where

the second equality follows from 2 2 2 T (57), = [1 , , K ] , = H diag(tr{TH T } , , tr { T T } ) , = 1 K 1 K H H diag(1 tr{T1 T1 }, , K tr{TK TK }), = + . k }K are By applying Theorem 2, it can be shown that { k=1 K N strictly positive for {n > 0}n=1 and {k > 0}k=1 . Like in Section VI-B, the power constraint of the nth BS antenna and k th user can thus be expressed as
1 1 2 = (I + Y )1 (I + Y 1 )1 P x x = (x )x (62)

This section establishes user-wise MSE duality between downlink and interference channels. This duality is established to solve the problems of type P 4. A. User-wise MSE transfer (From downlink to interference channel) To apply this MSE transfer for P 4, we set the interference channel precoder, decoder, noise covariance, input covariance and MSE weight matrices as k Wk , Tk = Bk / k , = I, ks = + k I. (56) Vk =
DL Like in Section VI, substituting (56) into (8), equating {k = I K k }k=1 and after some straightforward steps, we get the following system of equations

= diag( = blkdiag(P , P ), = where P p1 , , p K ), P 1 T T T T , ] , x [ (I + [ = P ] and (x ) = 1 1 1 1 1 (P ) . Like in Section VI-B, it ) (I + Y ) P Y can be shown that there exists a feasible x > 0 that satisfy (62) and can be obtained iteratively by x n , for n = 0, 1, 2, . n )x n+1 = (x (63)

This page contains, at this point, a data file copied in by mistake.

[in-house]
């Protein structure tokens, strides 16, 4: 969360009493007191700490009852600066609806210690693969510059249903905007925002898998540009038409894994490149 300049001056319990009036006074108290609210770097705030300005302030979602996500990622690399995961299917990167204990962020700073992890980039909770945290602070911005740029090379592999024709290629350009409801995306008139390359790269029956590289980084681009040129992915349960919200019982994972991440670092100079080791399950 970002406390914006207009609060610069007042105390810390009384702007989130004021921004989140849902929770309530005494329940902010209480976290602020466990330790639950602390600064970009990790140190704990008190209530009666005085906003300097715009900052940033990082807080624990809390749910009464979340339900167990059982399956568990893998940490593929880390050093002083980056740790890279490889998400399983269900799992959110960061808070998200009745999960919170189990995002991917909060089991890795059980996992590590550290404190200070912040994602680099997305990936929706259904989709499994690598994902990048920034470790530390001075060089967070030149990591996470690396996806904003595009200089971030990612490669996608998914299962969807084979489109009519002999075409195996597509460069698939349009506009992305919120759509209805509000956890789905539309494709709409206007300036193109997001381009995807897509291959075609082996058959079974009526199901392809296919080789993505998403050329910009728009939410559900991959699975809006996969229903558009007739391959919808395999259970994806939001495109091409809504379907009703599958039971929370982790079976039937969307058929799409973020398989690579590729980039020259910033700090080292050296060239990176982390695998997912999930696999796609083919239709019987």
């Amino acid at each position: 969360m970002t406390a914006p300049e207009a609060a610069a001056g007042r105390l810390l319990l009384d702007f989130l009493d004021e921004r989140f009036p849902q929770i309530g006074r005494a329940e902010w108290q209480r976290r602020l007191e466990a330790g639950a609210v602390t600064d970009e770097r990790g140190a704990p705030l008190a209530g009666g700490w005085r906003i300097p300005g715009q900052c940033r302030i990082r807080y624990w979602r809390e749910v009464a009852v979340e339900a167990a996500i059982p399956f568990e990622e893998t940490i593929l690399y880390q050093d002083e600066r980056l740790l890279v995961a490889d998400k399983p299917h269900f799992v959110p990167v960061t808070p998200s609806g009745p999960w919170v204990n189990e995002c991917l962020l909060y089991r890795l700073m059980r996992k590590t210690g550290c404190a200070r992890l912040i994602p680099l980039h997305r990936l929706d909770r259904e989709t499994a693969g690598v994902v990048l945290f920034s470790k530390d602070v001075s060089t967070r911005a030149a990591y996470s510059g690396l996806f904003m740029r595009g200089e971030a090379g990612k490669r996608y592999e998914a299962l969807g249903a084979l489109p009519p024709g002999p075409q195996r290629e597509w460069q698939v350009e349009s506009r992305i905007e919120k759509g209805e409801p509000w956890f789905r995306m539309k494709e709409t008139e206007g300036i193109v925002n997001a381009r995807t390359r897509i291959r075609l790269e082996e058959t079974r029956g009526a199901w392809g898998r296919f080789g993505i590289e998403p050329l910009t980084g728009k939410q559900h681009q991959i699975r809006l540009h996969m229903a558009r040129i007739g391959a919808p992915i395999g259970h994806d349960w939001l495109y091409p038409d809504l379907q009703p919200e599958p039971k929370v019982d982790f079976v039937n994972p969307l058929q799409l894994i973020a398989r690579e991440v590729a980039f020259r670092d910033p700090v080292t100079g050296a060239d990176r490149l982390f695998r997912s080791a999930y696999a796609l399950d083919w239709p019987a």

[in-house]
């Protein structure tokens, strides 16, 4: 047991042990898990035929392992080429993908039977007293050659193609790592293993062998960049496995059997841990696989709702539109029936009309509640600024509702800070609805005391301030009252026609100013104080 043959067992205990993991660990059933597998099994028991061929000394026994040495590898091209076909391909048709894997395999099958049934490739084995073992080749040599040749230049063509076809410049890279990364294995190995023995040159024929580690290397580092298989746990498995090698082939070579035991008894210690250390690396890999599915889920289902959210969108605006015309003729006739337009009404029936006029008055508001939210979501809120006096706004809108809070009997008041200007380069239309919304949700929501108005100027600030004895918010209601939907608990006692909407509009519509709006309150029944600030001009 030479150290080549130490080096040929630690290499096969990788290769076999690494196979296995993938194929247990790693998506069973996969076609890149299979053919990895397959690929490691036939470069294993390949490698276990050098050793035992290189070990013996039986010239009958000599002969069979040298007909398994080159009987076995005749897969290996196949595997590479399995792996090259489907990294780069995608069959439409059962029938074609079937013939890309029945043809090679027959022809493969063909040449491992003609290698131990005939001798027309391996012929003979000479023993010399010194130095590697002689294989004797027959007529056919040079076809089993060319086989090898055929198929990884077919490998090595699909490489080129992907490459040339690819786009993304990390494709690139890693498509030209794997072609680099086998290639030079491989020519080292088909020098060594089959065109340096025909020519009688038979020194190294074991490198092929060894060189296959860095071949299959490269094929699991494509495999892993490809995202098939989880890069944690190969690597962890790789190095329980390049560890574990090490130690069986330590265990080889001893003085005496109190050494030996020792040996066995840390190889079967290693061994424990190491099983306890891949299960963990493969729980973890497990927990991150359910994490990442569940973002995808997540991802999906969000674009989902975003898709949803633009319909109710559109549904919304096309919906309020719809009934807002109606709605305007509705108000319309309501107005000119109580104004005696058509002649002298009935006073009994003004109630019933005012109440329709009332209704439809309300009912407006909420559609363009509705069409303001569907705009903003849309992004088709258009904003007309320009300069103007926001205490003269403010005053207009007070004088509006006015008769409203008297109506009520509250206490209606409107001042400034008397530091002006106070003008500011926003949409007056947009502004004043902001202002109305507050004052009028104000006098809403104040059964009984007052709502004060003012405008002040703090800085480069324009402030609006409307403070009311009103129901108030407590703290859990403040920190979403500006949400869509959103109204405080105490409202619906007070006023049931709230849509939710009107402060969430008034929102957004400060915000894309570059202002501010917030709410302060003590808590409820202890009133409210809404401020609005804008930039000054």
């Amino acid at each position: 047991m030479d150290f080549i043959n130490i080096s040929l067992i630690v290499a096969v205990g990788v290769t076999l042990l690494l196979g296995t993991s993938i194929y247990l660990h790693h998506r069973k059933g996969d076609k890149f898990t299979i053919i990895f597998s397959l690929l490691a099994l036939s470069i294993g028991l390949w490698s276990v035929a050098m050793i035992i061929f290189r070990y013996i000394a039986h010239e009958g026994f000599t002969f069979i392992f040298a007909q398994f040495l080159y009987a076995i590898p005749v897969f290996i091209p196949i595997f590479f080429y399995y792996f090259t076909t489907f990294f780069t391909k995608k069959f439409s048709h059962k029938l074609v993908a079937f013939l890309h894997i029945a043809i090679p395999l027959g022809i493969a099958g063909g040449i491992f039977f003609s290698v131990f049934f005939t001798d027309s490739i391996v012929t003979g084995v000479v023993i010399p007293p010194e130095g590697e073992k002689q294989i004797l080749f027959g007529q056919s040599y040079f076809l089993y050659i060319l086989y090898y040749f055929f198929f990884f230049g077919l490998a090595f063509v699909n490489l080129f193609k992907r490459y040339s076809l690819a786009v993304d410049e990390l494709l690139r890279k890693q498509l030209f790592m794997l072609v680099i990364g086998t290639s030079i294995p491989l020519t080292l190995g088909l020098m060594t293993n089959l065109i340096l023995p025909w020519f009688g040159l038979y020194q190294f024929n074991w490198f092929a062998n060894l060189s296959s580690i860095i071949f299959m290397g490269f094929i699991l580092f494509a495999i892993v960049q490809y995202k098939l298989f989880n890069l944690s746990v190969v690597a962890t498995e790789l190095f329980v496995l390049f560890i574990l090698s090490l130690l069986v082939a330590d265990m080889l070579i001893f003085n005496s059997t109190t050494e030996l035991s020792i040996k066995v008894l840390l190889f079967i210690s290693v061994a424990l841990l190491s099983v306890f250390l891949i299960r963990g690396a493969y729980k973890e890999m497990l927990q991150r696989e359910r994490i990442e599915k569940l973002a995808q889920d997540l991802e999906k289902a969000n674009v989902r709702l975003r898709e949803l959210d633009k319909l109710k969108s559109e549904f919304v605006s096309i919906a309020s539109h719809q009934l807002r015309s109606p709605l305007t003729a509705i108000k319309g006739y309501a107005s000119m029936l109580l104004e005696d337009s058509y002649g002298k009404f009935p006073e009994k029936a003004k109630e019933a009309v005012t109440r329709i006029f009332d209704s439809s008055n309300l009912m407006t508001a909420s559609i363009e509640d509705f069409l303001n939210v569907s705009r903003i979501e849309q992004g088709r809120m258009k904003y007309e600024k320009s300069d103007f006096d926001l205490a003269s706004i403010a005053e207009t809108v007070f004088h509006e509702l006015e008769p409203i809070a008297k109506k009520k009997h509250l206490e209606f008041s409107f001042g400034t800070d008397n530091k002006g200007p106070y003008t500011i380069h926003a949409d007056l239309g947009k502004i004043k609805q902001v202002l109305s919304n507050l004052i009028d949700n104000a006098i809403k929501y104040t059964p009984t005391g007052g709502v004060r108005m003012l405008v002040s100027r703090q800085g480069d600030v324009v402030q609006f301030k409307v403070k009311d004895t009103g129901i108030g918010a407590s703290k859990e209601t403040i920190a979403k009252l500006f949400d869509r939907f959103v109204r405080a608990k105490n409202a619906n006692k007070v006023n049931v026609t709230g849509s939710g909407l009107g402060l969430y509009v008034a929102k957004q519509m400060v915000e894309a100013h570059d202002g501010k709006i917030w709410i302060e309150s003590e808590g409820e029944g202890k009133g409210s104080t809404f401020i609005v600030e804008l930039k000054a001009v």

=Px = + ) , 1 (I + Y 1 )1 Px (Y where (k,l) = Y { K


2 H H i=1,i=k Wk Hk Bi F H H 2 Wl Hl Bk F ,

(57)

By initializing x 0 > 0, the solution of the above iteration is always positive. Consequently, {n > 0}N n=1 and {k > K N 0}K k=1 holds true. Once the feasible {k }k=1 and {n }n=1 are obtained, step 4 of Algorithm 1 is straightforward. As a result, P 4 can be solved using Algorithm I with the additional power allocation step of Section VIII. VIII. G ENERALIZED AND IMPROVED VERSION OF Algorithm I From the discussions of Sections IV - VII, one can understand that each iteration of Algorithm I gives a non increasing sequence of symbol (user) WMSE/WSMSE. As can be seen from Section III, the objective of P 1(P 2) is just to minimize the total WSMSE of all symbols (users), whereas the objective of P 3(P 4) is to simultaneously minimize and balance the WMSE of all symbols (users). Thus, Algorithm I is appropriate to solve P 1(P 2) of the current paper. For P 3(P 4), although each iteration of Algorithm I is able to provide a non increasing sequence of symbol (user) WMSE

for k = l for k = l

(58)

= [P , P 2 , , 2 ]T , P 2 = [ = diag(1 , , K ), ] 1 K H S N H 2 with k = tr{Wk Rnk Wk }, P = |B | , P = diag( p1 , , p K ). By applying Theorem 2, it can be shown k }K of (57) are strictly positive. Thus, step 1 of that { k=1 Algorithm I can be performed using (57). We perform step 2 of Algorithm I by updating tks using MMSE receiver as
K i Hi Wi WH HH + + k I)1 Hk wks k . (59) tks =( i i i=1

10